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NASCAR unfazed by Michigan test speeds

MichiganNASCAR officials see no need to intervene and force speeds down at Michigan despite Sprint Cup cars testing at averages above 200 mph on the two-mile track's newly repaved surface.

After last week's Pocono round, Cup cars will race on a new surface with higher grip and cornering speeds again at Michigan this weekend, with minimum speeds at the banked track reported at around 180mph.

If Thursday test pacesetter Tony Stewart's 201.896 mph average is repeated in qualifying, it would be a new official record not only for the venue, but also for any intermediate Cup track.

While NASCAR runs restrictor plates at Daytona and Talladega to decrease horsepower and speeds, no such rule is in place for tracks like Michigan and despite the record speeds set so far, NASCAR vice president of competition Robin Pemberton sees no need for changes as he anticipates speeds will drop.

"Unlike other places where you get to run together, sometimes the speeds get up because of the drafting and things like that," he said. "That typically doesn't help a Cup car run any faster when you get 43 cars on the track. There will be some that will maybe pick up some speed but generally speeds will continue to get down."

Five-time Cup champion Jimmie Johnson said the grip level and Goodyear's tyre choice makes the high average speeds 'comfortable', but does not anticipate it will benefit the spectacle.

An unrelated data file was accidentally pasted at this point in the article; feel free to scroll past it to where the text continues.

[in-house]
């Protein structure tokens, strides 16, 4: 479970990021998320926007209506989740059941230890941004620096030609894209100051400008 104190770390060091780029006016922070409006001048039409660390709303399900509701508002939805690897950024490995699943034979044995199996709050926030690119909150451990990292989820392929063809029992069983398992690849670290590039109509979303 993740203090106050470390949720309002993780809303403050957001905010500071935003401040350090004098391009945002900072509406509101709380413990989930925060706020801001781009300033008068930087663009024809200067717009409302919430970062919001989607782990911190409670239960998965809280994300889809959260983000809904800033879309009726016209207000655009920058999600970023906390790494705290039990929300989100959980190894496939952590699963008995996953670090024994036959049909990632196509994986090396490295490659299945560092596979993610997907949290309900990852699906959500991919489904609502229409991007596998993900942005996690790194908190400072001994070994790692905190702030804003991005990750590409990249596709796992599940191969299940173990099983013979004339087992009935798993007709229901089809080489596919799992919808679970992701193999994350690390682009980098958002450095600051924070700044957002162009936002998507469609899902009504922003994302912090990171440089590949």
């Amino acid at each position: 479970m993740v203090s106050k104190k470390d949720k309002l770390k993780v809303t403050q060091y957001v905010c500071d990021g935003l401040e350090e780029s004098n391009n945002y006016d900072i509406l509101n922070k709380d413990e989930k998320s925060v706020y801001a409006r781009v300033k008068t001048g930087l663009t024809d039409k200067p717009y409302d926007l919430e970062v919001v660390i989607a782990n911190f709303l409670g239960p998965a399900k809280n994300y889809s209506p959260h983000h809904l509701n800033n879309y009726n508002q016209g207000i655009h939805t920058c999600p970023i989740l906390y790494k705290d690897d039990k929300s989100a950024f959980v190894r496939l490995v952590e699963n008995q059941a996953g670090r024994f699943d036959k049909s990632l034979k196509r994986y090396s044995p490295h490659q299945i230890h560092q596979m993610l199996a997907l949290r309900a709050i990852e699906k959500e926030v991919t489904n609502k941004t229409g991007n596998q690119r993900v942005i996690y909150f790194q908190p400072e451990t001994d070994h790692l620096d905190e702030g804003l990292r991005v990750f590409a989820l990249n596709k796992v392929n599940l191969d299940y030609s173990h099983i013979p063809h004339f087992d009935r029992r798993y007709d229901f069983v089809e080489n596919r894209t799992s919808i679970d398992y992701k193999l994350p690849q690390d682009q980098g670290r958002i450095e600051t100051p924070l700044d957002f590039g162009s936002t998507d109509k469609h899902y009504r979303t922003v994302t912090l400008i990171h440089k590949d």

"We wouldn't be able to run this fast if we didn't have comfort in the car and there wasn't a lot of grip," said Johnson. "I still think that we are going to have our traditional repave type of racing. It's just kind of how it is when you are going this fast. The racing lane gets narrower and narrower the faster you go."

He added: "I don't have any concerns about the speeds. Granted I haven't seen one hit the wall yet to see how the car reacts with the safer barrier at this pace. At least the balance that we have under our race car right now has been very comfortable to drive."

Roush Fenway's Greg Biffle, a two-time Michigan winner, warned that there could be cause for concern if speeds do continue to increase.

"I think we are approaching some safety concerns at the speeds we are going," he said. "I don't know that we are quite there yet, though. The thing you worry about is if a piece breaks on the car, an engine breaks at an inopportune time coming off the corner or getting in the corner...

"We are certainly pushing the envelope and with the extra speed, the wall still isn't going to move when you get there. It can be somewhat of a concern if the track continues to pick speed up."

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